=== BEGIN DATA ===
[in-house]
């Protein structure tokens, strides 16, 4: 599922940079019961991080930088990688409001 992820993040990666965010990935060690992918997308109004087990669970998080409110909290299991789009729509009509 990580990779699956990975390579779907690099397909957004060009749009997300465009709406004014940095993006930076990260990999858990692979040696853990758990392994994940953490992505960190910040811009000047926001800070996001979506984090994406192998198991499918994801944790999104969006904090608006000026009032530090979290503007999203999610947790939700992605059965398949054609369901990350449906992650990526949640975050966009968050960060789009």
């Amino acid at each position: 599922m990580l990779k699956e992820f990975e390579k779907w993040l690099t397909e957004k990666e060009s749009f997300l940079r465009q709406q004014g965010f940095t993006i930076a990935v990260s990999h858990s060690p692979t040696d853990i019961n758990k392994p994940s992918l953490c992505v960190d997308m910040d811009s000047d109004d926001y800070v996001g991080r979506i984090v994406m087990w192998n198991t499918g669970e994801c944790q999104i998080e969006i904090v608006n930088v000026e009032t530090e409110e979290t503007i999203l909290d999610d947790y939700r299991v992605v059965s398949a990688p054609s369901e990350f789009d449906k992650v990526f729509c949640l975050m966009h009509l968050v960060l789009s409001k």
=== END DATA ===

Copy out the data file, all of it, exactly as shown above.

[in-house]
């Protein structure tokens, strides 16, 4: 599922940079019961991080930088990688409001 992820993040990666965010990935060690992918997308109004087990669970998080409110909290299991789009729509009509 990580990779699956990975390579779907690099397909957004060009749009997300465009709406004014940095993006930076990260990999858990692979040696853990758990392994994940953490992505960190910040811009000047926001800070996001979506984090994406192998198991499918994801944790999104969006904090608006000026009032530090979290503007999203999610947790939700992605059965398949054609369901990350449906992650990526949640975050966009968050960060789009």
């Amino acid at each position: 599922m990580l990779k699956e992820f990975e390579k779907w993040l690099t397909e957004k990666e060009s749009f997300l940079r465009q709406q004014g965010f940095t993006i930076a990935v990260s990999h858990s060690p692979t040696d853990i019961n758990k392994p994940s992918l953490c992505v960190d997308m910040d811009s000047d109004d926001y800070v996001g991080r979506i984090v994406m087990w192998n198991t499918g669970e994801c944790q999104i998080e969006i904090v608006n930088v000026e009032t530090e409110e979290t503007i999203l909290d999610d947790y939700r299991v992605v059965s398949a990688p054609s369901e990350f789009d449906k992650v990526f729509c949640l975050m966009h009509l968050v960060l789009s409001k």